His first big move happened two months before his purchase of the team went through: He flipped backup guard Butch Lee and a 1982 first-round pick to the Los Angeles Lakers in exchange for backup forward Don Ford and a 1980 first-round pick (needless to say, not a great pick considering the Lakers were competing for titles). Two years later, Los Angeles picked future Hall-of-Famer James Worthy first overall with Cleveland’s pick.
It got worse from there.
Later in 1980, Stepien sent another four unprotected first-round picks to the Dallas Mavericks from 1983 to 1986 in three separate trades for four players ranging from borderline starter to unequivocal backup, planting the seeds for a title contender in Dallas in the process. Those picks eventually became Derek Harper (1983, 11th overall), Sam Perkins (1984, 4th overall), Detlef Schrempf (1985, 8th overall), and Roy Tarpley (1986, 7th overall).
The vultures were constantly circling, eager to see what they could extract from Stepien.
In a series of trades with the Pistons in 1982, Detroit extracted eventual four-time All-Star Bill Laimbeer and later a 1986 second round pick which would ultimately become Dennis Rodman.
That’s when the NBA made history three different times.
First, to discourage such carnivorous thinking, then NBA Commissioner Larry O’Brien stepped in and barred Stepien from making any further trades unless they were approved by the league.
Second, when Stepien sold off the team in 1983, just three years after he had purchased it, the NBA granted the new owners four compensatory first round picks from 1983 to 1986 to help in the team’s recovery.
Third, the NBA enacted a new rule prohibiting teams from trading away all of its future first round draft picks in consecutive years, which naturally ended up being called the “Ted Stepien Rule.” The rule is only forward-looking; it doesn’t concern itself with draft picks that have since passed. It also concerns itself only with all picks a team has in its possession in consecutive years; if a team has acquired a pick in trade for any given year, thus producing two such picks, it can freely trade one as well as its pick in the following season as long as it retains the other.
Beyond the restrictions of trading away first round draft picks in consecutive seasons, by virtue of a rule added in 2000, teams are also prevented from trading away picks (first and second rounders) more than seven years into the future, which has come to be known as the “Seven Year Rule.” This helps to prevent a team from mortgaging its distant future for the benefit of the present.
Teams can also place “protections” on the picks they trade away. It is common to “protect” picks depending on their position in the draft (for example, “we keep it if it ends up in the lottery, otherwise you get it”). This helps to avoid situations where future underperformance by teams can make certain picks they have traded away much more valuable than originally intended.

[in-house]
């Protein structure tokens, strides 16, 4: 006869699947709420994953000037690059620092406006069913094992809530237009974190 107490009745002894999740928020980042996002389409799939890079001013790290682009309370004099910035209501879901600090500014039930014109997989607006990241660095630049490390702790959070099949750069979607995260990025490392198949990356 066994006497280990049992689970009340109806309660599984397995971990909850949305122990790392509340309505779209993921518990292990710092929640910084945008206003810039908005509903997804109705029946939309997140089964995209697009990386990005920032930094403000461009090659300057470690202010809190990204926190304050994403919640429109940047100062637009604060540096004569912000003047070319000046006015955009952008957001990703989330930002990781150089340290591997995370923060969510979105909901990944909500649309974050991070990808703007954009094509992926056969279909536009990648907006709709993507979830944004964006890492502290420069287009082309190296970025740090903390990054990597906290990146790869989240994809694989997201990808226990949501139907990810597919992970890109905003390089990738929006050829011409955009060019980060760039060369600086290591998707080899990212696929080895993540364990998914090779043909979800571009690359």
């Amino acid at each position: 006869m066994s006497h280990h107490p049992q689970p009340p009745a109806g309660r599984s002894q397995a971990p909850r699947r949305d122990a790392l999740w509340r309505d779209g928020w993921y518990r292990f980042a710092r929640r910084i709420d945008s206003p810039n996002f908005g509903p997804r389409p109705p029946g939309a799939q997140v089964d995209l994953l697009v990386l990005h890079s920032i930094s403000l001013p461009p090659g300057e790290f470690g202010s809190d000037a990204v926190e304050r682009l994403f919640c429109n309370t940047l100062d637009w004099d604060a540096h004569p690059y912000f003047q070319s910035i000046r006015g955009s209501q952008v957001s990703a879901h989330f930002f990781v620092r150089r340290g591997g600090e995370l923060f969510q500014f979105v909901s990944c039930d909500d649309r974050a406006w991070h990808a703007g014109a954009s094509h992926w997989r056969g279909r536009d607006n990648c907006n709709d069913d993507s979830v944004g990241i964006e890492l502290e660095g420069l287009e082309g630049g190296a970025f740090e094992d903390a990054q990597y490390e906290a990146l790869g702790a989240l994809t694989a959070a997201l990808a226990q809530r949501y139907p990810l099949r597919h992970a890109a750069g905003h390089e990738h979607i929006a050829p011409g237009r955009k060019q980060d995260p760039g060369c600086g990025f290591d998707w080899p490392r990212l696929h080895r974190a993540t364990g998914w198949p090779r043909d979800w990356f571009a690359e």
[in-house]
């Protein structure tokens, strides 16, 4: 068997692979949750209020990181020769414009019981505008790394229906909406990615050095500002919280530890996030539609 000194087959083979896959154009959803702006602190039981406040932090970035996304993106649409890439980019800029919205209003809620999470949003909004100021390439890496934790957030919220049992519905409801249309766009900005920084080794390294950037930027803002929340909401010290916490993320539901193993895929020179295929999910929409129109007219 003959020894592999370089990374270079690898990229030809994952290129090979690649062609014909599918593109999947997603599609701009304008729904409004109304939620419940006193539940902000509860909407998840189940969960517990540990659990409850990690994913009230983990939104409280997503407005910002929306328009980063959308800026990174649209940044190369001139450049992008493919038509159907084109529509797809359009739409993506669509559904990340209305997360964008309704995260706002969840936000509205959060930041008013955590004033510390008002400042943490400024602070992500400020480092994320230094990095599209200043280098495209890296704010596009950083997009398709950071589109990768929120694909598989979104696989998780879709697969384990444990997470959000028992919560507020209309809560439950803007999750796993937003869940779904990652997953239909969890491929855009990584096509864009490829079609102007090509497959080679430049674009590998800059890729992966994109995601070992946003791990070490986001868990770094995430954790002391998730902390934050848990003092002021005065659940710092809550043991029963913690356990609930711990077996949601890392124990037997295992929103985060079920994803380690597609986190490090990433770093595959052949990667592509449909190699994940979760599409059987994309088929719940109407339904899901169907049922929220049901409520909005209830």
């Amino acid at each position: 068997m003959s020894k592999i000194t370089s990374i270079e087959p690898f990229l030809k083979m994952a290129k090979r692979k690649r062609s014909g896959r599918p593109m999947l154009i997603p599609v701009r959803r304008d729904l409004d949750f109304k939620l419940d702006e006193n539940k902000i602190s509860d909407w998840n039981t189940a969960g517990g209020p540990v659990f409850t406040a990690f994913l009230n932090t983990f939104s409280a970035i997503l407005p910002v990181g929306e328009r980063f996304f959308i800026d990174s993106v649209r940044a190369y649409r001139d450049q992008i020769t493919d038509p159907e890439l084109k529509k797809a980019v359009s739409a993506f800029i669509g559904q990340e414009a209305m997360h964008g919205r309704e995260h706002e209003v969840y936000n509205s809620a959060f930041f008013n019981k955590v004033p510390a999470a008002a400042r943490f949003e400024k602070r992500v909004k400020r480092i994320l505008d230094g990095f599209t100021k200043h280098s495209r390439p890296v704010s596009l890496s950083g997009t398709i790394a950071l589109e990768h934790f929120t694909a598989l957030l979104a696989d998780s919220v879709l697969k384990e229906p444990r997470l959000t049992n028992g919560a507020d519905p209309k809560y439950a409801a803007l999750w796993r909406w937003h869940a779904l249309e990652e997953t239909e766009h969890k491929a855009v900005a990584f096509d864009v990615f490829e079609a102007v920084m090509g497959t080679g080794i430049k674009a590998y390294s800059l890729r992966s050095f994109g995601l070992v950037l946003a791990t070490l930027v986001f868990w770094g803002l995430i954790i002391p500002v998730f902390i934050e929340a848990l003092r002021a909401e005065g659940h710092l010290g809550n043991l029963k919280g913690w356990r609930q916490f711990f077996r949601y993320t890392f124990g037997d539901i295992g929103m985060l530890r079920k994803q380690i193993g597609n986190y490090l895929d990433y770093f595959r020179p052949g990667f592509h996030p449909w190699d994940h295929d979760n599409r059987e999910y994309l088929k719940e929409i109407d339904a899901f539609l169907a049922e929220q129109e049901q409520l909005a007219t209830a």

It is common for teams to trade away draft picks with protections ensure that the pick is conveyed in first year in which the conditions are met. It is also common for the protections to relax over several years. This is done, in part, because picks with protections can have uncertainties as to which future season they will be conveyed, which can complicate matters as teams attempt to operate within the confines of the Stepien and Seven Year rules.
The Heat, to start the summer of 2010, had eight first round draft picks over the following seven years – including a 2011 first round pick acquired from the Toronto Raptors in Shawn Marion-Jermaine O’Neal swap on February 13, 2009, which was lottery-protected through 2014, and completely unprotected in 2015 if not previously conveyed.
Of the eight, the Heat traded away four – two to the Raptors for Bosh, and two to the Cavaliers for James (1).
To the Raptors, the Heat returned the previously-acquired 2011 Toronto pick, thus leaving the Heat with all seven of its own first round picks over the next seven years (one per season). They also traded their own 2011 first round pick in the deal, which was lottery-protected. If the pick was not conveyed in 2011 (i.e., if the Heat didn’t make the playoffs next season), the Heat’s draft pick obligation was to be extinguished; instead, the Heat would have been required to convey $3 million in cash. The Heat ultimately surrendered the Toronto pick and its own 2011 first round pick, which satisfied the obligations of the Bosh trade in full.
The Cavaliers were more demanding.
Having traded away both of its first round draft picks in 2011, the Heat were prohibited (in accordance with the Ted Stepien Rule) from trading away their 2012 first round pick. The Heat thus, by rule, did have a selection in the 2012 NBA Draft. Because the Cavs were unable to acquire the Heat’s 2012 first round pick, they did negotiate the right to swap the Heat’s pick with that of their own, in the event the Heat were to receive the higher pick. But for that to happen, the Cavs would have needed to end up with the better overall team record in 2011-12, which didn’t happen. Thus, the swap right expired unexercised.
The Heat ultimately utilized their 2012 pick to select Arnett Moultrie, who was immediately traded to the Philadelphia 76ers in exchange for a future first round pick from the Sixers. The pick is lottery protected through 2015. If not conveyed by 2015, it will become consecutive second round picks in 2015 and 2016. At this point, it seems likely to result in the pair of second round picks.